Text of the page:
I have said since this event last June that Tony Robbins was absolutely worth the money, and he was! Not just because he physically touched me, but because he truly spoke to my soul. At one point he talked about not making excuses for you, and instead setting yourself up for success. Which is actually exactly WHY I use a wheelchair sometimes. I can walk, but not long distances or stand for a great duration. So I park closer and do many other things to set myself up for success. This was so inspiring and affirming to me!

The icing on the cake……

After a VERY long day, the seminar was finally done. As we turned to leave, I knew that we had a problem. The ONLY way in to the arena was through this line of people who were waiting for a picture with Tony Robbins. (These people had also paid more money to obtain this photo opportunity). As we sat there, basically trapped, an unexplainable anxiety came over me. In my rational brain I knew we would get out fine. However, in my anxiety and Shame-filled mind, how would we get out of here?

My husband saw an arena employee who was clearly dissatisfied with her life and her job. She sighed an annoyed sigh of exacerbation and rolled her eyes. It’s obvious to me that she was having a bad day. She basically insinuated that we had intentionally stayed around so that we could have an opportunity to see Tony Robbins more than we already experienced. The reality was the very minute Pit Bull was done we picked our stuff up and made our way to the back.

I don’t remember everything she said to me at this point, but I remember her insinuating that I could just walk to the car and take the stairs. However, the way that she took us was obviously not for customers. It was strewn with garbage and boxes and junk. (Based on the amount of hives I woke up with the next day, I would say obviously full of mold as well). She literally complained every step of the way. For about four feet of the walk we had to go through the area where the people were waiting to see Tony Robbins. She literally attempted to block us from even seeing anything in that room. It was an awful experience. I have never felt like such an imposition before. Despite the fact that it wasn’t a long walk, I regretted every penny we spent on this event.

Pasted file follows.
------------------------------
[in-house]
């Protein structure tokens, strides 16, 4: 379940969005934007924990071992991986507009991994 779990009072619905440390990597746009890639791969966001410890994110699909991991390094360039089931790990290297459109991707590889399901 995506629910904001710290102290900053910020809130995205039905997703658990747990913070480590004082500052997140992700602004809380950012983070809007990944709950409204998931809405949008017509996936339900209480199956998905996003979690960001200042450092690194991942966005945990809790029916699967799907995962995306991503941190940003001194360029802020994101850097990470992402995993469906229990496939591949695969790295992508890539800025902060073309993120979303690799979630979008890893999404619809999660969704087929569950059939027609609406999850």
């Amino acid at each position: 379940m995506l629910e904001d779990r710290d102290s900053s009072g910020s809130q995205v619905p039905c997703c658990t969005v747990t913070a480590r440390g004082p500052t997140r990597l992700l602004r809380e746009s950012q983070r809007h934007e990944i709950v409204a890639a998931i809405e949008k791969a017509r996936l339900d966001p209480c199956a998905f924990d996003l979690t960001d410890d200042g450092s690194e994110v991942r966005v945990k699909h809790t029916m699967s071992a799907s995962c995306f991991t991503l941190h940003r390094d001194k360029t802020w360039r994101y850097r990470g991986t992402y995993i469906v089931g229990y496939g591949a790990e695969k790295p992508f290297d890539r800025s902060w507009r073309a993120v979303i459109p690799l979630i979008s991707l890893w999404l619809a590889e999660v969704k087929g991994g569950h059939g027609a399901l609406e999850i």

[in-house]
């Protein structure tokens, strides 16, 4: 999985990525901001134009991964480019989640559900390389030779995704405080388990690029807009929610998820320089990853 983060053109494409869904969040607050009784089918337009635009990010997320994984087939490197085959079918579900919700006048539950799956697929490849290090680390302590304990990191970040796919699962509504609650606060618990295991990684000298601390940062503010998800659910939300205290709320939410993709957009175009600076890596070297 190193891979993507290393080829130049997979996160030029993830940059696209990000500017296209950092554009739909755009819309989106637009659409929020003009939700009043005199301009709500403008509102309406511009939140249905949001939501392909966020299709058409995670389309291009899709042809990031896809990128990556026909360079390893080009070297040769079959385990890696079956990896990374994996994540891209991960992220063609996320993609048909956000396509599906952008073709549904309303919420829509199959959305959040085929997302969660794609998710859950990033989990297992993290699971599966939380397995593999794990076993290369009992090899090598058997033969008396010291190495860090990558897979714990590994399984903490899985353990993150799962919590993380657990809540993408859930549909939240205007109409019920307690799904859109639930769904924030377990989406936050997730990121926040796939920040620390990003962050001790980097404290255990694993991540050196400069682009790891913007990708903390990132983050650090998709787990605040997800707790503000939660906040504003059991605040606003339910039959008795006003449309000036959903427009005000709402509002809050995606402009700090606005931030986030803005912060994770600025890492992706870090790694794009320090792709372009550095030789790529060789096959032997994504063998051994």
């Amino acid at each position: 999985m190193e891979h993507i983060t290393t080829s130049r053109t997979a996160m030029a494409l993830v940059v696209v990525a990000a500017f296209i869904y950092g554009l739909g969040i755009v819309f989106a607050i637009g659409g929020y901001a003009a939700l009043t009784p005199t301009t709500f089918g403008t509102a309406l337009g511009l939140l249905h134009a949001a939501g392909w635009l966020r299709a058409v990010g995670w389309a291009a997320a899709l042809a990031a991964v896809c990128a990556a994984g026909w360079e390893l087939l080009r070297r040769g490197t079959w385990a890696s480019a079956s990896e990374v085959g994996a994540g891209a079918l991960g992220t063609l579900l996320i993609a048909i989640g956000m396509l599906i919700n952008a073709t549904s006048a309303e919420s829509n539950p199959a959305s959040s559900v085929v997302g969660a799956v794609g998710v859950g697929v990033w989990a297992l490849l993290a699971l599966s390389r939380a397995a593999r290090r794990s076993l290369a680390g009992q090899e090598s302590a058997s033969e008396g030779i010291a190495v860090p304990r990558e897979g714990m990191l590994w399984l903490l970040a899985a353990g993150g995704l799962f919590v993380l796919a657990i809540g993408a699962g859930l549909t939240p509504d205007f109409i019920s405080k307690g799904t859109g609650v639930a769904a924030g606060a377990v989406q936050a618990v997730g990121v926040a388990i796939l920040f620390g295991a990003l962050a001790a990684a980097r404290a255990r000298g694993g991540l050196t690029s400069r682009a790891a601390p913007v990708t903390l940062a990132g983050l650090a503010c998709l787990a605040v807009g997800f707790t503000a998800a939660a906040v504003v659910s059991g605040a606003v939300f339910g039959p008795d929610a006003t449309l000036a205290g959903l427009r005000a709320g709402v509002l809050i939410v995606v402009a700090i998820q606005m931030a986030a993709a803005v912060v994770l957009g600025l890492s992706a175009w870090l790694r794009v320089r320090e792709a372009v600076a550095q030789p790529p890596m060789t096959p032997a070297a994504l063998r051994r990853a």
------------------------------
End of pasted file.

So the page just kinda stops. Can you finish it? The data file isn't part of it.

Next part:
Logically I know that I cannot hold Tony Robbins or Gary Vaynerchuk responsible for the ableism I experienced at this event. However, I can’t in good conscious go to another event where these two speak. There are systemic issues and indicators of a larger problem. I could easily keep these experiences to myself, but that’s not who I am. I am speaking out for those people who are unable to speak out for themselves.

As a Psychotherapist and Shame Busting Coach I want to make the world a better place. If you are an organizer or presenter I’d love to give you some recommendations to avoid making people feel the way I felt. They include:

· Talk to EVERYONE who’s working the event about your expectations

· If you see someone struggling REACH OUT.

· Compassion goes a long way. {Realistically speaking I would likely have never written this blog if the arena employee had said, “Wow! This sucks for you, let me see what I can do to help”}

If you have experienced these situations or are experiencing them my recommendations to you are:

· Don’t hesitate to ask for help

· Remember that just because they didn’t account for you (or your size, or your mobility issues, etc) doesn’t mean you don’t belong there or aren’t worthy of being there

· You deserve better! When we stop making excuses for other people’s poor behavior, and starting demanding better behavior change will occur.

Jenn Bovee is a Shame Busting Coach. She helps people all over the world, eradicate their Shame and step into the lives of their wildest fantasies. Learn more about Jenn here: www.JennBovee.com